Turn off the oven and enjoy the taste of outdoor grilling
by Joel Gilbert, Contributing Columnist
We all know the benefits of cooking outdoors in the summer. It makes a fun social event, plus food cooked over an open fire is tasty and keeps heat out of the kitchen.
This year, skip the steaks, burgers or chicken and try tackling fish. Few people consider doing fish because it seems so intimidating. Won’t the fish fall apart and end up on the coals? Not necessarily. Let’s take a closer look.
First, rule out some fish that do poorly on an outdoor grill. Unless you use a pan on the grill, filets of flounder and tilapia simply fall apart and catfish requires a gentler heat than most grills can achieve, becoming like leather. Some fish like halibut and Chilean sea bass also break apart, so we suggest only the most experienced grillers attempt them.
Tuna is the best choice for first-time grillers. You can treat it just like a steak. In fact, if your doctor has told you to eat less red meat, tuna is your best choice. Properly prepared, tuna looks and tastes a lot like a tender steak. Other fish that do well are mahi-mahi, shark and the larger saltwater species like king mackerel.
Marinate it the same way you would any other piece of meat and be sure to coat it with olive oil before you put it on the grill. Carefully wipe the grilling surface with an olive-oil-soaked rag before you fire it up and again just before placing any fish on the grill. Be careful that oil does not drip on the coals, or it will flare up and could burn you. Grill until the amount of rare center section is to your liking. Don’t cook tuna all the way through unless you really like it that way.
Next on the list would be salmon. Get it with the skin on and cook it that way, starting on the flesh side first to get some nice grill marks. Then turn it over and cook it for a while on the skin side. The skin will likely separate easily, and you can cook it some more to leave grill marks on the skin side.
PREPPING THE MEAL
A marinade of garlic and equal parts melted butter and olive oil works well on all these fish choices. Place the fish in a plastic bag an hour ahead of cooking it. Once again, be careful when you put this on the oiled grill because extra marinade will drip onto the coals and flare up.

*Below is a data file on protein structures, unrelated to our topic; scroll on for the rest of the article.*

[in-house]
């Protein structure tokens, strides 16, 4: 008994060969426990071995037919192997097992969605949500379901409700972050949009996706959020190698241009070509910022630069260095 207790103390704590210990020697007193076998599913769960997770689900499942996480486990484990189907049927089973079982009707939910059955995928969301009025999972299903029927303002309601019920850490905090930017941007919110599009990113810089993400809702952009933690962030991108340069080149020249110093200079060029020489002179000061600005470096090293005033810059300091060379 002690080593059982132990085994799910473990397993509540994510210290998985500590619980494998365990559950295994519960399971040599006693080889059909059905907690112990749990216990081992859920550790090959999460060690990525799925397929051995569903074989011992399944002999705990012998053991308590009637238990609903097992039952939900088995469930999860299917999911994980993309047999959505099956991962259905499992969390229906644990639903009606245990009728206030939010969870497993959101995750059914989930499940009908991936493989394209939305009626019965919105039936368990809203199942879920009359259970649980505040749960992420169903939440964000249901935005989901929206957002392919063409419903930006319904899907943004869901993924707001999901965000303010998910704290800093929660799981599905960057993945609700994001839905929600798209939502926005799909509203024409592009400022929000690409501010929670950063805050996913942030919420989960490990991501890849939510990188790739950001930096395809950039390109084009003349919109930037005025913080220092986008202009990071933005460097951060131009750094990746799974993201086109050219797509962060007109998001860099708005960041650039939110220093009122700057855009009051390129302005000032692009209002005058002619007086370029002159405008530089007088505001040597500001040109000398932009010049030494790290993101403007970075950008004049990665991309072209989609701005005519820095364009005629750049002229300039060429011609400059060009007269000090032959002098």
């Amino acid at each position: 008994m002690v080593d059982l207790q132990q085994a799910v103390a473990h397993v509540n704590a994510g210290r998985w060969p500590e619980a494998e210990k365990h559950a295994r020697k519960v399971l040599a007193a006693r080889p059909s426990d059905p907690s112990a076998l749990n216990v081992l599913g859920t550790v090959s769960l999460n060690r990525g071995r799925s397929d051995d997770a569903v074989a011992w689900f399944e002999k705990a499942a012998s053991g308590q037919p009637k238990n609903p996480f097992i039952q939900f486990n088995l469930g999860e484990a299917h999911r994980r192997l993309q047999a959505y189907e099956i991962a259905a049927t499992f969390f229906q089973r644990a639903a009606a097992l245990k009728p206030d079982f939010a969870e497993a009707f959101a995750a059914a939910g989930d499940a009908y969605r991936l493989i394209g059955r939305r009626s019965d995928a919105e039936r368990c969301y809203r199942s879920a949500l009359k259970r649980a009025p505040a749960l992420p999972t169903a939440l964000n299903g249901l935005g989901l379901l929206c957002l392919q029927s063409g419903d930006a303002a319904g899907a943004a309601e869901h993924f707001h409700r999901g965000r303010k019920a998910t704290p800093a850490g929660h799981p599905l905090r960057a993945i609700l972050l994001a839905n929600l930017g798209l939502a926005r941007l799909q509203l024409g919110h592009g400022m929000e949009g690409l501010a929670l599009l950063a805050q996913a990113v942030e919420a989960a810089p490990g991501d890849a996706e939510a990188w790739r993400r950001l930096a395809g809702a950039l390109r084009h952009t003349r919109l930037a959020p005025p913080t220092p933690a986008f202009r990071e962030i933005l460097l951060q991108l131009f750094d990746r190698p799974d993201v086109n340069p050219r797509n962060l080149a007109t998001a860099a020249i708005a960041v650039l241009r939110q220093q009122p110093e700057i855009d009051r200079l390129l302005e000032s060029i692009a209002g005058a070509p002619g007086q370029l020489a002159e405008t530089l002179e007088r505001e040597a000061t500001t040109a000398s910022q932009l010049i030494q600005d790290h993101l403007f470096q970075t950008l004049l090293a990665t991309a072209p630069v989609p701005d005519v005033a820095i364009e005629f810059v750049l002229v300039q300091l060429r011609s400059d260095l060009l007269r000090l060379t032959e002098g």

To leave the prettiest grill marks, coat the fish again with olive oil to be sure it will not stick as you turn it 90 degrees to get the second set of cross-hatched grill marks. If you prefer your salmon fully cooked, kill the heat on the grill in this last step and let it finish cooking on low. The exact amount of time depends upon the grill temperature. On the other hand, if you like a nice bark on the outside but a raw center, get the grill running as hot as you can … over 500 degrees is fine.
Once you feel you have mastered salmon, try Chilean sea bass. It is a white, flaky, fish that does not need marinade. Unlike salmon and tuna, it must be cooked all the way through and, as it does, it releases a lot of oil, which tends to make the flames flare up if you have the lid open.
Finally, using skewers, you can cook scallops the same way you would cook shrimp. Marinate the scallops using the same methods. Scallops are tricky to get right because they must be fully cooked, so stop cooking once you are sure they are done. If you overcook them, they get rubbery. The best way to check them is by eating, so plan to cook more than you hope to serve to others. Let’s get outside, stay cool and put some fish on the barbie.
Joel Gilbert is president and chief software architect at Apogee Interactive, the software firm that provides online energy calculators and energy-saving tips for cooperatives throughout the mid-Atlantic.